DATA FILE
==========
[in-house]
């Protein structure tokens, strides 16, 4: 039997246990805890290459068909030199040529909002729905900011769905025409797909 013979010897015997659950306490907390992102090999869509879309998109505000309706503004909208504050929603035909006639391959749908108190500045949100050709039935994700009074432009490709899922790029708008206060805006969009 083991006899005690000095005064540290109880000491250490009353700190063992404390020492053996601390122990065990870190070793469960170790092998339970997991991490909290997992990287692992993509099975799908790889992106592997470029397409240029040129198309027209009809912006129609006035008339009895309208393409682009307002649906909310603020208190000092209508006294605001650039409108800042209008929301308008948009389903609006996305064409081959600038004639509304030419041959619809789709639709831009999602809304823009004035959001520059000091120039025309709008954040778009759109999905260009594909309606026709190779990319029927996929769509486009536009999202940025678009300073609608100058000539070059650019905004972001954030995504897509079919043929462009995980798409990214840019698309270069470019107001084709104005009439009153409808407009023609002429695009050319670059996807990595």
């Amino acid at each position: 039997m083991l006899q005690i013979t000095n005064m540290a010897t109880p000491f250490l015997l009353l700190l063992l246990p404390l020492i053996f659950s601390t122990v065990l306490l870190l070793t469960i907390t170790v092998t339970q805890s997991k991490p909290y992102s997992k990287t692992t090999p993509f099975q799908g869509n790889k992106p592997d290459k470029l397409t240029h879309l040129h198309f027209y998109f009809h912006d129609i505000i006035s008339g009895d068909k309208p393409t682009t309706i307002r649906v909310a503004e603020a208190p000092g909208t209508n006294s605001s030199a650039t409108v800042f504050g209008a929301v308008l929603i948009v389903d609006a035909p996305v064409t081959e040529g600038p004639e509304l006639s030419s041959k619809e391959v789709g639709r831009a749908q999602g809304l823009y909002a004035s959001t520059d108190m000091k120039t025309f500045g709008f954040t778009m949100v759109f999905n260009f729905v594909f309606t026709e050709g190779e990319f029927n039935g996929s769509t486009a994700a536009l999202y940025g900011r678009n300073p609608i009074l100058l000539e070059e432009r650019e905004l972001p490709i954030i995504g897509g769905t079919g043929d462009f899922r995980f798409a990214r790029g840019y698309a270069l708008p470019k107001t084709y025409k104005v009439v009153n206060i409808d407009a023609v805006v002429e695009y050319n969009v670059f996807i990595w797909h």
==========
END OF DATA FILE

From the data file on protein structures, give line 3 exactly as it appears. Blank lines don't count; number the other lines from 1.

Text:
């Amino acid at each position: 039997m083991l006899q005690i013979t000095n005064m540290a010897t109880p000491f250490l015997l009353l700190l063992l246990p404390l020492i053996f659950s601390t122990v065990l306490l870190l070793t469960i907390t170790v092998t339970q805890s997991k991490p909290y992102s997992k990287t692992t090999p993509f099975q799908g869509n790889k992106p592997d290459k470029l397409t240029h879309l040129h198309f027209y998109f009809h912006d129609i505000i006035s008339g009895d068909k309208p393409t682009t309706i307002r649906v909310a503004e603020a208190p000092g909208t209508n006294s605001s030199a650039t409108v800042f504050g209008a929301v308008l929603i948009v389903d609006a035909p996305v064409t081959e040529g600038p004639e509304l006639s030419s041959k619809e391959v789709g639709r831009a749908q999602g809304l823009y909002a004035s959001t520059d108190m000091k120039t025309f500045g709008f954040t778009m949100v759109f999905n260009f729905v594909f309606t026709e050709g190779e990319f029927n039935g996929s769509t486009a994700a536009l999202y940025g900011r678009n300073p609608i009074l100058l000539e070059e432009r650019e905004l972001p490709i954030i995504g897509g769905t079919g043929d462009f899922r995980f798409a990214r790029g840019y698309a270069l708008p470019k107001t084709y025409k104005v009439v009153n206060i409808d407009a023609v805006v002429e695009y050319n969009v670059f996807i990595w797909h």